Things to see: 2/26/10
Written by Mike Baehr | Filed under Tim HensleyThings to seeJim WoodringDerek Van Gieson 26 Feb 2010 3:35 PM

For your viewing and clicking pleasure:

sketchbook - Jim Woodring

• What better way to start things off than with a full dozen sketchbook pages by Jim Woodring? Put down some plastic to collect your melted brain

Tim Hensley

• This is just one of three adorable self-portraits by Tim Hensley

Janet Planet - Derek Van Gieson

More wackiness from Derek Van Gieson

Daily OCD: 2/24/10
Written by Mike Baehr | Filed under Steve DitkoreviewsPaul HornschemeierMomeLove and RocketsKim DeitchKevin HuizengaJoe SaccoJim WoodringJaime HernandezHotwireGary PanterDash ShawDaily OCDBlake BellBest of 2009 24 Feb 2010 2:54 PM

Neverending Online Commentary & Diversions:

Love and  Rockets Book 22: Ghost of Hoppers Love and Rockets Book 24: The Education of Hopey Glass

List: Only the Cinema's Ed Howard concludes counting down The Best Comics of the Decade: the top 20 includes "The Lute String" (available in Mome Vols. 9 & 10) by Jim Woodring at #16 ("It's moving, funny, and as with all of Woodring's work it demands a close reading"), Alias the Cat (originally The Stuff of Dreams) by Kim Deitch at #14 ("It's funny, goofy, exciting and far-ranging in its imaginative nonsense accumulations, and throughout it all Deitch's fond sense of nostalgia for a world that never quite was lends emotional heft to the story's elaborate twists and turns"), Dash Shaw's Bottomless Belly Button and Mome stories (collected in The Unclothed Man in the 35th Century A.D.) at #13 ("Dash Shaw is an utterly brilliant young cartoonist who has, in a few short years, advanced from the academic experiments of his earlier work... into a formalist genius whose skills encompass both a natural gift for color and a feel for subtle, indirect characterization"), Safe Area Gorazde by Joe Sacco at #7 ("Joe Sacco is a unique figure in modern comics: there is no one else who combines sheer cartooning chops with a newspaper reporter's sensibility and instincts in quite the same way. ... Safe Area Gorazde [is] an especially powerful document of the effects of war"), the comics of Kevin Huizenga at #4 ("Kevin Huizenga is the best young artist in comics. It's as simple as that. With his recent Fantagraphics series Ganges (part of the Ignatz line of high-quality pamphlets) Huizenga has matured into one of comics' finest formalists"), Jimbo in Purgatory by Gary Panter at #2 ("The denseness of Panter's references and cross-references makes the experience of reading this book a truly overwhelming experience; every line, every image, spirals into multiple other references and ideas, pulling in the whole wide expanse of world culture as a stomping ground for Jimbo's wanderings through the Purgatory of modern existence towards enlightenment"), and the Love and Rockets Vol. II work of Jaime Hernandez (as collected in Ghost of Hoppers and The Education of Hopey Glass) in the #1 slot ("There is no greater all-around artist in modern comics than Jaime Hernandez, and his recent work builds on his past successes so that his oeuvre as a whole is shaping up to be one of literature's best sustained stories about aging and the shifting of relationships over the course of a life").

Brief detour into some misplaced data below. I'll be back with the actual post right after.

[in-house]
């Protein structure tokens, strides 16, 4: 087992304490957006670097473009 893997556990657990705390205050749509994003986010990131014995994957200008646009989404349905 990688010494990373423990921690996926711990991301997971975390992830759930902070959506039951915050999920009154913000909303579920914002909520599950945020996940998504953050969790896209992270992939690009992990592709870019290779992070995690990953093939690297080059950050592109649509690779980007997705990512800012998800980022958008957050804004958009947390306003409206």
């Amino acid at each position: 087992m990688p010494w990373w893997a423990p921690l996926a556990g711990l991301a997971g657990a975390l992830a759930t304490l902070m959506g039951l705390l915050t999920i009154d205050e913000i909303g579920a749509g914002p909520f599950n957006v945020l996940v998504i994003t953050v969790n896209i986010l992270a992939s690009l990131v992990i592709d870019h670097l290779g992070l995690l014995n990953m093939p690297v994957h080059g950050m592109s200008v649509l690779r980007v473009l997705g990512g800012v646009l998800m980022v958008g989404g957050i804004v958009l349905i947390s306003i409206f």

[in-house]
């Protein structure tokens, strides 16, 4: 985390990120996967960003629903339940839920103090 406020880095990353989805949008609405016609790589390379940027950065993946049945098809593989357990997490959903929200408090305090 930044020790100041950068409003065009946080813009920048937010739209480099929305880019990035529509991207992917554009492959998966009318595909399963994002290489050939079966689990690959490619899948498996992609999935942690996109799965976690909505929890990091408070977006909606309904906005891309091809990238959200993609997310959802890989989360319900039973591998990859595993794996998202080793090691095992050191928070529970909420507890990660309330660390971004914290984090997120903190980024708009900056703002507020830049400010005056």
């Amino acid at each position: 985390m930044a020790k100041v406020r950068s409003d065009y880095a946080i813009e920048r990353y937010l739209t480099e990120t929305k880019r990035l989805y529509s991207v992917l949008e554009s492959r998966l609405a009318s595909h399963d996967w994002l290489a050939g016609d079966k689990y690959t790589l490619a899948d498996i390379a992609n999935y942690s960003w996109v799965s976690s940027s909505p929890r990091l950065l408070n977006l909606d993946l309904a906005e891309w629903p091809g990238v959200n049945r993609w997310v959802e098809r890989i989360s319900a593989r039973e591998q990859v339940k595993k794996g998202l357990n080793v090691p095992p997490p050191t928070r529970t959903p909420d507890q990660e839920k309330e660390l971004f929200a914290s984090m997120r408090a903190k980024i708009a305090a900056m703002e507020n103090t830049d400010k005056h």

Hotwire Comics Vol. 3

Review: "The best argument that the underground tradition is still alive is Hotwire Comics, edited by Glen Head (one of the most underrated cartoonists around, incidentally). Hotwire Comics is a visual assault, abrasive, confrontational, willing to poke and prod the audience: a real live wire that can shock. Everything a good underground comic book should be." – Jeet Heer, Comics Comics

Strange  Suspense: The Steve Ditko Archives Vol. 1

Review: "Strange Suspense is a handsome book generally, with a fun front cover and a nice, sturdy, feel. As far as my eye can tell the work is reproduced well; admittedly, I have one of the worst eyes in comics for that sort of thing. It's nice to have a bunch of comics from this time period, particularly the grittier pre-Code or Fear of Code-Like Crackdown work. There are some truly repulsive pieces of throwaway pulp in this book's pages, and Ditko was more than up to the task of illustrating them." – Tom Spurgeon, The Comics Reporter

Mother, Come Home [New Hardcover Edition]

Review: "Mother, Come Home is a subtle, dark story about death and madness and fantasy, tied together by symbols and the voice of an older Thomas looking back on his childhood. It's not bleak, though; Thomas survives his traumatic childhood, and perhaps Hornschmeier's lesson is that we all can, if we try — if we step outside our rituals and fantasies and reach out to each other, we can make it through." – Andrew Wheeler, The Antick Musings of G.B.H. Hornswoggler, Gent. (via ¡Journalista!)

Daily OCD: 2/23/10